Namib Sand Sea


View from the International Space Station of the north-south linear dunes and star dunes along the Tsauchab River Valley. (Courtesy of KARI/ESA).

Geological Period

Quaternary / Holocene

Main geological interest

Geomorphology and active geological processes
Stratigraphy and sedimentology


Namibia, West.
22°55’00.0″S, 15°09’00.0″E

View from the International Space Station of the north-south linear dunes and star dunes along the Tsauchab River Valley. (Courtesy of KARI/ESA).


The Namib Sand Sea is an active geological-geomorphological phenomenon that is a spectacular example of the evolution of a desert landscape. The Namib Sand Sea, a UNESCO World Heritage Site since 2013, is a well conserved part of the Namib Desert offering a spectacular landscape formed by an interplay of geological, geomorphological, and atmospheric processes. Dunes of the Namib Sand Sea, developed over an older dune system, exhibit the highest diversity of types and form an unparalleled aeolian geomorphological landscape. The Namib Sand Sea presents a spectacular and fascinating desert scenery with red hued majestic sand dunes.

Fog is an essential source of moisture over the sundry dunes of the Namib Sand Sea (Copyright: Olivier Grunewald).

The Namib Sand Sea (the Sossus Sand Formation) is a major physiographic feature of the Namib Desert, covering a 50–160 km wide region of the coast between Lüderitz and Walvis Bay and covering an area of ~34,000 km2 (Stone, 2013). It is bordered by the southern Atlantic Ocean to the west and by the Great Escarpment of southern Africa to east. New age control from cosmogenic dating indicates that the sand sea is more than a million years old (Vermeesch et al., 2010; Stone, 2013). The sand sea overlies a Neogene age fossil desert (the Tsondab Sandstone Formation). The sandy desert is dominated by large linear dunes and has areas of star-shaped dunes on its eastern margin and a belt of simple and compound transverse and barchanoid dunes along the coast (Livingstone, 2013). Linear and star dunes attain impressive heights, in excess of 150 m and 300 m, respectively. The Orange River is the predominant ultimate source of sand for the Namib Desert dunes. After long-distance fluvial transport, sand from the Orange River is washed by ocean waves and dragged northwards by vigorous longshore currents and under the incessant action of southerly winds, sand is blown inland and carried farther north to accumulate in the Namib erg, a peculiar wind-dominated sediment sink with the sand deposited hundreds of kilometers away from the mouth of the Orange River. (Garzanti et al., 2012).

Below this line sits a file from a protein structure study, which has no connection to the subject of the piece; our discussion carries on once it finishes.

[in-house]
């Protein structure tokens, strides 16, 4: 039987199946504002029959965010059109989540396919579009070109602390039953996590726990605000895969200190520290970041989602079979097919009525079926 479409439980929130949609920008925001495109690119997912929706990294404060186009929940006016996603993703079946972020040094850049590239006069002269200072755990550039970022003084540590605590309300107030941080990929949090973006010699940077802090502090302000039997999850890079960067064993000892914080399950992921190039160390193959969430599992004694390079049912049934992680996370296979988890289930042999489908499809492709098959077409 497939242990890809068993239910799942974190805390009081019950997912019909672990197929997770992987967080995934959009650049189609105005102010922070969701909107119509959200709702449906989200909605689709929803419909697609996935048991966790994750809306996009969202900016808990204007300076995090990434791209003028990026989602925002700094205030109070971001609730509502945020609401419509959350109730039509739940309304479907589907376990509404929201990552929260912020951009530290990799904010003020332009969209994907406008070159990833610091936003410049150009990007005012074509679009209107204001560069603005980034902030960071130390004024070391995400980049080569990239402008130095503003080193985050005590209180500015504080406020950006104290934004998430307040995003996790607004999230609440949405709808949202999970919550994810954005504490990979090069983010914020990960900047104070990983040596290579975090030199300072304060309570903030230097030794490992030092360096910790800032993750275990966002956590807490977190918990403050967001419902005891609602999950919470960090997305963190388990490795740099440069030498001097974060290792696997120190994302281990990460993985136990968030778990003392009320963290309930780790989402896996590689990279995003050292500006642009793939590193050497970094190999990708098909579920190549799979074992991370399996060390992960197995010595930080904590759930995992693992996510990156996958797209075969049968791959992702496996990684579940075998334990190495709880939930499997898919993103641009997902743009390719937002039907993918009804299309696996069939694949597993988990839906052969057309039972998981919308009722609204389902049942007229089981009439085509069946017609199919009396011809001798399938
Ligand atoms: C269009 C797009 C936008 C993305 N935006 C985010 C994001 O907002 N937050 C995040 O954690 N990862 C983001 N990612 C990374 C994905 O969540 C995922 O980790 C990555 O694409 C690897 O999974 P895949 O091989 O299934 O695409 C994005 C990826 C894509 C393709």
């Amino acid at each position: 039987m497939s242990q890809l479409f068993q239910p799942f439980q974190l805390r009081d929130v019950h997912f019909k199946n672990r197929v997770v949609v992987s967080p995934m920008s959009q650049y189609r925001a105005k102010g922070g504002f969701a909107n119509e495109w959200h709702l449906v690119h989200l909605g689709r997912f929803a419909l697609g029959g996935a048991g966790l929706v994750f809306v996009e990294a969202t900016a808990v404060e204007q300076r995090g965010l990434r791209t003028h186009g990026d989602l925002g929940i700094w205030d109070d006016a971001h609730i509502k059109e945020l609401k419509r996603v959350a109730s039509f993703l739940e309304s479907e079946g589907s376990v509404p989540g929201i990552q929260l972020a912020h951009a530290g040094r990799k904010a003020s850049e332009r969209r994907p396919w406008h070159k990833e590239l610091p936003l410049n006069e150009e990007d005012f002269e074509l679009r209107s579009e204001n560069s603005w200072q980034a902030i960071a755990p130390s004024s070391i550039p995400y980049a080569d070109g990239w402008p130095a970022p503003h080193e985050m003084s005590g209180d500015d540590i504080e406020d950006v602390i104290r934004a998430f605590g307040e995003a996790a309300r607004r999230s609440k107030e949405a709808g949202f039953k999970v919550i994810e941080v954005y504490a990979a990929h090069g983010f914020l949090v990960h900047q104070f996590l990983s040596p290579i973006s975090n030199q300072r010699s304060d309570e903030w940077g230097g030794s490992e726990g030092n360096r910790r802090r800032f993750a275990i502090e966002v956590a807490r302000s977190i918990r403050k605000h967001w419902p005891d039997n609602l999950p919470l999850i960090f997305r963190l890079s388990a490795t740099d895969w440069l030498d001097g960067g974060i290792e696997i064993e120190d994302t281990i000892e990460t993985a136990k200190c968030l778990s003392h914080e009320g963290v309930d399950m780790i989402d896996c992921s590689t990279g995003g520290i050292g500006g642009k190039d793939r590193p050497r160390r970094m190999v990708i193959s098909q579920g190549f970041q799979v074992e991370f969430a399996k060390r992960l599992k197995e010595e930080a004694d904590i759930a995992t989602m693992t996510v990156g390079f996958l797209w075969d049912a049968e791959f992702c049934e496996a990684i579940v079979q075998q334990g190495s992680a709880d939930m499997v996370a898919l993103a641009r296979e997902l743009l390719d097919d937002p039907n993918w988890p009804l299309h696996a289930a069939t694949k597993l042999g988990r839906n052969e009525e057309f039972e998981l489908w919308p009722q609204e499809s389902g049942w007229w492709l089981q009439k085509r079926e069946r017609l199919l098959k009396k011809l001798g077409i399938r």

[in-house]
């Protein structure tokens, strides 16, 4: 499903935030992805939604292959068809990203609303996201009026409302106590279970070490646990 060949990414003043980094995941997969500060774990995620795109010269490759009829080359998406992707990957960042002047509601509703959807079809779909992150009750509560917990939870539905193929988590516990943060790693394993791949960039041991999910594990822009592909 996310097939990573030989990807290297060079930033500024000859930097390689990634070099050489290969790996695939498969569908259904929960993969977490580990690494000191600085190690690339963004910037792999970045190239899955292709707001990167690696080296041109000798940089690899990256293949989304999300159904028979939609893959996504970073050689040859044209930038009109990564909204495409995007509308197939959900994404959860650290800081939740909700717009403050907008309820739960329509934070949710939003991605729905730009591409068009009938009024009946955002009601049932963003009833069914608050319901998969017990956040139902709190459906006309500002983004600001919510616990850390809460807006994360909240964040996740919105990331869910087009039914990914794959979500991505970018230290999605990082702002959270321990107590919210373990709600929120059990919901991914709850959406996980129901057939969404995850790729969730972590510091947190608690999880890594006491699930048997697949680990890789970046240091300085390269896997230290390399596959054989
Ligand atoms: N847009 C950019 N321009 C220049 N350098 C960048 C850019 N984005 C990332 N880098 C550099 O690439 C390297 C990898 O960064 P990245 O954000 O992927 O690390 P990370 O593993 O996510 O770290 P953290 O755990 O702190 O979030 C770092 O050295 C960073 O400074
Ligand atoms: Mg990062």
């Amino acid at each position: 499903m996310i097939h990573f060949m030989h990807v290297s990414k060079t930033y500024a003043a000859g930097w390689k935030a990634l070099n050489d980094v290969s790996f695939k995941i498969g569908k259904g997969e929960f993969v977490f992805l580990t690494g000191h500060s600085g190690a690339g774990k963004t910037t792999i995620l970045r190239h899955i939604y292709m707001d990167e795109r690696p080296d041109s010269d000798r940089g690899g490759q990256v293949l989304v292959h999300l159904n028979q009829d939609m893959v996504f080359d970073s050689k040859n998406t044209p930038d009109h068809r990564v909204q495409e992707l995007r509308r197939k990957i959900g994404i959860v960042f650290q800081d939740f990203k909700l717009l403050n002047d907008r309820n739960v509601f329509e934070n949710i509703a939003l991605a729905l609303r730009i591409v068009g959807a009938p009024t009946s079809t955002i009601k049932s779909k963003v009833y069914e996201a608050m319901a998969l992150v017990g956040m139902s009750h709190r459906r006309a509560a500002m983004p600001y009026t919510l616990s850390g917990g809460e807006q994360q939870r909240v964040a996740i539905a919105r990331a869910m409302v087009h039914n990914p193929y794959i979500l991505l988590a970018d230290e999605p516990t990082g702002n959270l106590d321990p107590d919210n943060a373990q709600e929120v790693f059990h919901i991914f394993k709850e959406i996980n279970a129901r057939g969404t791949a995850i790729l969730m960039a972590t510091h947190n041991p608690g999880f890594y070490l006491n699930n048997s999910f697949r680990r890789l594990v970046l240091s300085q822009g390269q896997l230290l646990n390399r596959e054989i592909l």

The Namib Sand Sea has been studied over the past 50 years since the establishment of the research station at Gobabeb, which served as a base for geoscientific work by a considerable number of scientists. Numerous papers including in top journals have been published about the geology and geomorphology of the Namib Sand Sea.

Distribution of different dune types in the Namib Sand Sea after (Livingstone et al., 2010).

Garzanti, E. et al. (2012) ‘Petrology of the Namib Sand Sea: Long-distance transport and compositional variability in the wind-displaced Orange Delta’, Earth-Science Reviews, 112(3), pp. 173–189. Available at:

Goudie, A. and Viles, H. (2015) Landscapes and Landforms of Namibia. Dordrecht: Springer Netherlands (World Geomorphological Landscapes). Available at:

Lancaster, N. (1985) ‘Winds and sand movements in the Namib Sand Sea’, Earth Surface Processes and Landforms, 10(6), pp. 607–619. Available at:

Livingstone, I. et al. (2010) ‘The Namib Sand Sea digital database of aeolian dunes and key forcing variables’, Aeolian Research, 2(2), pp. 93–104. Available at:

Livingstone, I. (2013) ‘Aeolian geomorphology of the Namib Sand Sea’, Journal of Arid Environments, 93, pp. 30–39. Available at:

Livingstone, I. et al. (2014) ‘A prospectus for future geomorphological investigation of the Namib Sand Sea’, Transactions of the Royal Society of South Africa, 69(3), pp. 151–156. Available at:

Stone, A.E.C. (2013) ‘Age and dynamics of the Namib Sand Sea: A review of chronological evidence and possible landscape development models’, Journal of African Earth Sciences, 82, pp. 70–87. Available at:

Vermeesch, P. et al. (2010) ‘Sand residence times of one million years in the Namib Sand Sea from cosmogenic nuclides’, Nature Geoscience, 3(12), pp. 862–865. Available at:

Asfawossen Asrat.
Botswana International University of Science and Technology, Palapye, Botswana.

Piotr Migoń.
Institute of Geography and Regional Development, University of Wrocław, Wrocław, Poland.

Zbigniew Zwoliński.
Institute of Geoecology and Geoinformation, Adam Mickiewicz University in Poznań, Poland.